News and Press Releases


October 30, 2012
Business owner and his mother forced laborers to work for free
while collecting unemployment insurance.

           GRAND RAPIDS, MICHIGAN – Kevin Romando Johnson, 39, and Sara Johnson, 69, both of Lansing, have been convicted by a jury of mail fraud in connection with a scheme to defraud the unemployment insurance system, U.S. Attorney Patrick Miles announced today. Kevin Johnson was also convicted of a separate count of making a false statement to a federal agent.

           The evidence presented during a six-day trial in Grand Rapids established that Kevin and Sara Johnson owned and operated Lansing Total Lawn Care, a commercial landscaping company. At the end of each mowing season between 2006 and 2010, the defendants laid-off their laborers and coerced them into applying for unemployment insurance benefits. The defendants would then force the workers to toil for the company throughout the winter, driving snowplow trucks and performing other labor. The defendants did not pay the workers for this work, and informed them that unemployment “was their paycheck.” Numerous workers testified that if they refused, Sara Johnson would call the Michigan Unemployment Insurance Agency (“UIA”) and report them as “refusing to work,” leading to the termination of their unemployment benefits. Workers further testified that Kevin and Sara Johnson demanded and received cash kickbacks from the workers’ unemployment checks.

           The evidence at trial further established that Kevin Johnson applied for unemployment benefits for himself while running the company. A UIA official testified that Kevin Johnson personally appeared at the agency in a laborer’s T-shirt, pretending to be a laid-off mower. The official further testified that Sara Johnson called several times a week to “report” on resisting workers, but concealed the fact that the “boss” was her son. Mr. Johnson lied on at least 54 certifications that he was “not self-employed,” and had been “laid off.” Documents and testimony established that Johnson used his unemployment checks to make payments on a Chrysler 300 Limited luxury sedan and fuel his fleet of landscaping trucks. While supposedly “laid off”, Mr. Johnson purchased a time-share at a Las Vegas resort, and routinely used the company payroll account to make mortgage payments and take out cash for himself and his mother.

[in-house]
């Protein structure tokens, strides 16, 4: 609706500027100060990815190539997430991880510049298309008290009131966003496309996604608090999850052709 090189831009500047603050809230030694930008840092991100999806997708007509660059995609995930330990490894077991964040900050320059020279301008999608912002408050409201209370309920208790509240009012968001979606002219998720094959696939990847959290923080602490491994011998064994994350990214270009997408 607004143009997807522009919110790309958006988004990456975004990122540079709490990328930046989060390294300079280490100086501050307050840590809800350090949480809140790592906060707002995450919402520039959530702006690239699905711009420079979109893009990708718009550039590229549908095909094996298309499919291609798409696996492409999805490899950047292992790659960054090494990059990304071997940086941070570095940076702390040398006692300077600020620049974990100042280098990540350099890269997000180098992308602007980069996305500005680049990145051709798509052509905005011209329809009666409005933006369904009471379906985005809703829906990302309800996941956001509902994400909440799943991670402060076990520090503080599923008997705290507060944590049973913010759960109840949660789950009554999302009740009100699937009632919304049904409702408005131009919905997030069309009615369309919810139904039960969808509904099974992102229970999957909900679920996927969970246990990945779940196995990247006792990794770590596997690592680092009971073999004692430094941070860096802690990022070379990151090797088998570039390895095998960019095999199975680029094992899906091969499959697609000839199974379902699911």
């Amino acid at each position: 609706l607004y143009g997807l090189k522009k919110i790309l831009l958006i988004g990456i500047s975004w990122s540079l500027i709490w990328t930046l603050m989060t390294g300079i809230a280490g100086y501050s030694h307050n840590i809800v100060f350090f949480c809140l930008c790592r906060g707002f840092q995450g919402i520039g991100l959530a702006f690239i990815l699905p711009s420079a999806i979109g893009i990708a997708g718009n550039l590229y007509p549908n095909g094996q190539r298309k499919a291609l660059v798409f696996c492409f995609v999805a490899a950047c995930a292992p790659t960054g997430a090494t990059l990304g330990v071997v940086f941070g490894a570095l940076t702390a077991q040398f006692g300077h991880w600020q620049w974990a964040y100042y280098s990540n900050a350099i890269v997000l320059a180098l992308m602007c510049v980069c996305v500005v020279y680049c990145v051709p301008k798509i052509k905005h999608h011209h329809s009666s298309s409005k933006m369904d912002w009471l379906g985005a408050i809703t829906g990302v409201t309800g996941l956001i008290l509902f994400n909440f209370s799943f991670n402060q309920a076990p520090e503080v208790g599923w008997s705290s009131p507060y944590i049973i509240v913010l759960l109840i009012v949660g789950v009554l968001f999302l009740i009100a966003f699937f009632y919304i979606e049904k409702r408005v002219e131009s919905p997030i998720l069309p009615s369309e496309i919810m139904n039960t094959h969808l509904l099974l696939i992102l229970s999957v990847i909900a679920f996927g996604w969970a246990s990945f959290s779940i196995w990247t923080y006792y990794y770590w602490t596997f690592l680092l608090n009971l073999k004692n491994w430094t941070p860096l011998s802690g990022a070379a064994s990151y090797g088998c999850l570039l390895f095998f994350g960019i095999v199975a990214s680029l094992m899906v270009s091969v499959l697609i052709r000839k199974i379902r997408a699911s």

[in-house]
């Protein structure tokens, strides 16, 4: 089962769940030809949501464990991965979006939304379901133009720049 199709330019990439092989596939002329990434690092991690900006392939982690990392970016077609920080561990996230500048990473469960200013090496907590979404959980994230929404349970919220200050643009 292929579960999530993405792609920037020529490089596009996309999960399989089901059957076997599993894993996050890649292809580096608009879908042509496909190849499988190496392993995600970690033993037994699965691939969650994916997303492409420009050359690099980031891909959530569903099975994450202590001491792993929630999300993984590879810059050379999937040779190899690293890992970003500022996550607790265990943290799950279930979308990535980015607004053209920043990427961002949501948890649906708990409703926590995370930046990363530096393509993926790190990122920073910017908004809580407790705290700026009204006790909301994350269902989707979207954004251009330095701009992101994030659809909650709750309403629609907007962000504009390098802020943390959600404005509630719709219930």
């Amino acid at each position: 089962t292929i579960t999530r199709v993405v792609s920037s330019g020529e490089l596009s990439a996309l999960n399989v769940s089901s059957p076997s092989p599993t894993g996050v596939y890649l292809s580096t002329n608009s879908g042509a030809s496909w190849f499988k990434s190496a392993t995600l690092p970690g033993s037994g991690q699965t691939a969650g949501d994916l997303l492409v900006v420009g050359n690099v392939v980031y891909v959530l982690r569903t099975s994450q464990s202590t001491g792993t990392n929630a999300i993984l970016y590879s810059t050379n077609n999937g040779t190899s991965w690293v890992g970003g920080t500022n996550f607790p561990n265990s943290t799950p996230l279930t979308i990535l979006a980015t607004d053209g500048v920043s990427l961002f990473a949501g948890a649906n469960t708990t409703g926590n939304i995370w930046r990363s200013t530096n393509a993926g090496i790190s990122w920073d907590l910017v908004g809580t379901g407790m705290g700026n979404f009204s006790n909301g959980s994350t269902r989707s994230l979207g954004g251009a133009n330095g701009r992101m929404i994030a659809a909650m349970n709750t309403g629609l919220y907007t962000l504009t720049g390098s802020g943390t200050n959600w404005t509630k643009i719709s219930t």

In a sworn statement to a federal agent, Kevin Johnson stated he had never knowingly allowed anyone to work for him while collecting unemployment. At trial, the government played a voice mail Johnson had previously left an employee, in which he stated, “I’ll pay you under the table so you can keep your unemployment going.”

           After six days of testimony, the jury reached its verdict after an afternoon and morning of deliberations. “By defrauding the unemployment insurance program, these defendants undercut an important part of our social safety net and harmed workers, employers, and those trying to get back to work,” said U.S. Attorney Miles. “Cheating the government is stealing from everyone. Do it, and expect to get caught, prosecuted, and convicted.”

           Mail fraud carries a maximum penalty of 20 years’ imprisonment and a fine of $250,000 or twice the gross gain or loss attributable to the scheme. Evidence at trial established the loss in this case was in excess of $315,000. Lying to a federal agent carries a maximum penalty of 5 years’ imprisonment and a $250,000 fine.

           The case was investigated by the U.S. Department of Labor, Office of the Inspector General, and the Michigan Unemployment Insurance Agency. Assistant U.S. Attorneys Nils R. Kessler and Carolyn Almassian tried the case..


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